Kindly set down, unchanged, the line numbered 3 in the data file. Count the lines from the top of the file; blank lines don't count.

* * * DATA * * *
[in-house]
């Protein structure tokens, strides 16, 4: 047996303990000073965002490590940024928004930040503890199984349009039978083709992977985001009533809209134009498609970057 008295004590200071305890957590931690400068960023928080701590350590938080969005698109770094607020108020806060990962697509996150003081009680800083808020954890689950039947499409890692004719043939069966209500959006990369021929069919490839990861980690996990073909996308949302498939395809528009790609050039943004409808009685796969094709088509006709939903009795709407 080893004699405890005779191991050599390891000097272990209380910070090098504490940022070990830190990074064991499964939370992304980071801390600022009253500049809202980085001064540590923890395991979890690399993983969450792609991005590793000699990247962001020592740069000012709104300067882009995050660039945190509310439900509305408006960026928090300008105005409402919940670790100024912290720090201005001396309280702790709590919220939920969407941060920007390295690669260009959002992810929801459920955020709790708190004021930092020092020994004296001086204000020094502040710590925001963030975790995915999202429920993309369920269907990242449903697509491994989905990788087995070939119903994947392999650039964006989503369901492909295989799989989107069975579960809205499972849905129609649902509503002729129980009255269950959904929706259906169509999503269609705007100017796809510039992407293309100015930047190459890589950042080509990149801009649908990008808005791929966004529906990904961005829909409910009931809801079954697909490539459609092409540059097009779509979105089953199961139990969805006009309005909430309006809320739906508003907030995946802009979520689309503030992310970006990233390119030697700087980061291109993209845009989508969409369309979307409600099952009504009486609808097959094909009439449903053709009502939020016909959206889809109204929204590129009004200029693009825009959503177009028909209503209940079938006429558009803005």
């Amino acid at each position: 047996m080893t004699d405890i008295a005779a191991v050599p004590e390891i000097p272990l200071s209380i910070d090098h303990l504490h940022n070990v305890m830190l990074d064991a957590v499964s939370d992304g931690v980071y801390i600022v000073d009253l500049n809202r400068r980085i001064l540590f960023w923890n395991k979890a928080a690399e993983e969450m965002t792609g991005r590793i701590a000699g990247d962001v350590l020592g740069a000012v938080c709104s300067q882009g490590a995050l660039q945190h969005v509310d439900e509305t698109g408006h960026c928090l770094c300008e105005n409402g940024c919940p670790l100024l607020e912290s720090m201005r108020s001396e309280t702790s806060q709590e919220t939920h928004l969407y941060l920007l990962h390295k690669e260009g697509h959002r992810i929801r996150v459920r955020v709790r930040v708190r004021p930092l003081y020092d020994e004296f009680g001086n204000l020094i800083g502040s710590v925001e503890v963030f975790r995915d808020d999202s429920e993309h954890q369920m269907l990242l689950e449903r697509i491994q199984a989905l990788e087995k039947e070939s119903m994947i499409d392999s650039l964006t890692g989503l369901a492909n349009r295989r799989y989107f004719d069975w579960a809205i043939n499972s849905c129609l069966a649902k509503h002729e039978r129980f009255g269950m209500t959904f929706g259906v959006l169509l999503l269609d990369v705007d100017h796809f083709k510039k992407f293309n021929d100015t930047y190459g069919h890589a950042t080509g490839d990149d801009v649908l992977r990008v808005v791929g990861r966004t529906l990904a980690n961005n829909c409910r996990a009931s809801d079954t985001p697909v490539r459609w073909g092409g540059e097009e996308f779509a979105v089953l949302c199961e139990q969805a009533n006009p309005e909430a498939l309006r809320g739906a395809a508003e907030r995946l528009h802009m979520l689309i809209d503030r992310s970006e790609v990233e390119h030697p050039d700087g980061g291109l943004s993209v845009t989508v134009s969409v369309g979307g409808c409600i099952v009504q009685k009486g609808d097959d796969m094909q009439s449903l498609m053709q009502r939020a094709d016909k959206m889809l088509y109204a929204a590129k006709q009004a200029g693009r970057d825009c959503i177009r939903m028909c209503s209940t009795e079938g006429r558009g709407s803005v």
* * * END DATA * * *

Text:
């Amino acid at each position: 047996m080893t004699d405890i008295a005779a191991v050599p004590e390891i000097p272990l200071s209380i910070d090098h303990l504490h940022n070990v305890m830190l990074d064991a957590v499964s939370d992304g931690v980071y801390i600022v000073d009253l500049n809202r400068r980085i001064l540590f960023w923890n395991k979890a928080a690399e993983e969450m965002t792609g991005r590793i701590a000699g990247d962001v350590l020592g740069a000012v938080c709104s300067q882009g490590a995050l660039q945190h969005v509310d439900e509305t698109g408006h960026c928090l770094c300008e105005n409402g940024c919940p670790l100024l607020e912290s720090m201005r108020s001396e309280t702790s806060q709590e919220t939920h928004l969407y941060l920007l990962h390295k690669e260009g697509h959002r992810i929801r996150v459920r955020v709790r930040v708190r004021p930092l003081y020092d020994e004296f009680g001086n204000l020094i800083g502040s710590v925001e503890v963030f975790r995915d808020d999202s429920e993309h954890q369920m269907l990242l689950e449903r697509i491994q199984a989905l990788e087995k039947e070939s119903m994947i499409d392999s650039l964006t890692g989503l369901a492909n349009r295989r799989y989107f004719d069975w579960a809205i043939n499972s849905c129609l069966a649902k509503h002729e039978r129980f009255g269950m209500t959904f929706g259906v959006l169509l999503l269609d990369v705007d100017h796809f083709k510039k992407f293309n021929d100015t930047y190459g069919h890589a950042t080509g490839d990149d801009v649908l992977r990008v808005v791929g990861r966004t529906l990904a980690n961005n829909c409910r996990a009931s809801d079954t985001p697909v490539r459609w073909g092409g540059e097009e996308f779509a979105v089953l949302c199961e139990q969805a009533n006009p309005e909430a498939l309006r809320g739906a395809a508003e907030r995946l528009h802009m979520l689309i809209d503030r992310s970006e790609v990233e390119h030697p050039d700087g980061g291109l943004s993209v845009t989508v134009s969409v369309g979307g409808c409600i099952v009504q009685k009486g609808d097959d796969m094909q009439s449903l498609m053709q009502r939020a094709d016909k959206m889809l088509y109204a929204a590129k006709q009004a200029g693009r970057d825009c959503i177009r939903m028909c209503s209940t009795e079938g006429r558009g709407s803005v």